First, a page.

A new class of cholesterol-lowering medication reduces the risk of stroke and heart attack, according to the results of a large nationwide clinical trial. The drugs are called PCSK9 inhibitors, which can amplify the benefits of statins, the most effective cholesterol-lowering medications currently available. PCSK9 inhibitors also protect people who can’t take statins.
“There was good reason to think they could further reduce the risk of stroke and heart attack, but until you do a big trial you never quite know,” said Dr. Jeffrey Saver, MD, professor of neurology and director of the Stroke and Vascular Neurology Program at the David Geffen School of Medicine at UCLA.
The large trial, sponsored by Amgen, Inc., tested a PCSK9 inhibitor in over 27,500 people with atherosclerosis, most of whom had already had a heart attack or stroke. All participants were already taking the maximum dose of statins that they could tolerate, to reduce their cholesterol. The detailed trial results regarding stroke patients and stroke outcomes were published in the May 2020 issue of Stroke.
“The statins, when they came along, were far and away more powerful at lowering cholesterol levels than any other prior drug, they were dramatically effective,” said Dr. Saver. “The statins are very good, but PCSK9 inhibitors are even better.”
Since they were first introduced in the late 1980s, the class of drugs called statins (e.g., Lipitor) have helped countless people control their cholesterol and prevent strokes and heart attacks. Despite their great success at lowering cholesterol, however, statins do have some side effects, so not everyone can take them. In recent years, the development of PCSK9 inhibitors has shown that cholesterol levels can be pushed even lower.
When added to statin medications, PCSK9 inhibitors further reduced levels of LDL cholesterol in the blood, and decreased the incidence of stroke and heart attack compared with placebo. Stroke is one of the leading causes of death in the United States, and among people who have survived a stroke, risk of a second one remains elevated for at least 5 years. That’s why it is critical to have preventive strategies available for patients at increased risk.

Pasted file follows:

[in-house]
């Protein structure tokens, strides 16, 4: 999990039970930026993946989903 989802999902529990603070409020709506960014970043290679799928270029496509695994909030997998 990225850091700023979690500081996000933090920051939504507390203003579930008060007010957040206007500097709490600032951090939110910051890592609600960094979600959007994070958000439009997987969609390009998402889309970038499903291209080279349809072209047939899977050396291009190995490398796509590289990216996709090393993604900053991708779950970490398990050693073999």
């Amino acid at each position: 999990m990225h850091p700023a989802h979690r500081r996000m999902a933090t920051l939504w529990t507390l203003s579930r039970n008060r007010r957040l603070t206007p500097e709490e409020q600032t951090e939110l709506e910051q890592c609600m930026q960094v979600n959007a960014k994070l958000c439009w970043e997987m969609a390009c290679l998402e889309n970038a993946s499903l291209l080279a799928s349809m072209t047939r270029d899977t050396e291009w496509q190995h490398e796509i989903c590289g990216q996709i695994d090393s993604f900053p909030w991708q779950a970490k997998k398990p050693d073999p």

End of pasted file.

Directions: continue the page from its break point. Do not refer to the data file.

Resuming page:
Stroke prevention begins with eating a healthy diet, getting regular exercise, and not smoking. In addition to lifestyle changes, the main pharmacologic preventive strategies until now have been antiplatelet medicines like aspirin to prevent the formation of blood clots; medications to lower blood pressure; and statins to lower cholesterol levels. “Those were the three mainstays,” said Dr. Saver. “Now we have a fourth.”
A next trial will focus on at-risk individuals who have not yet had a stroke or heart attack. “These patients have evidence of atherosclerosis affecting brain arteries, coronary arteries, or peripheral arteries, but the atherosclerosis has not yet caused a stroke or heart attack,” said Dr. Saver. “If we can keep people from having their first stroke, that’s even better than keeping them from having their second stroke.”
Dr. Saver will be providing stroke expert leadership for the upcoming study as well.
The study was funded by Amgen, Inc. Dr. Saver reports receiving contracted hourly payments from Amgen, Inc. for Trial Steering Committee service, making recommendations regarding best approaches to rigorous trial design and conduct.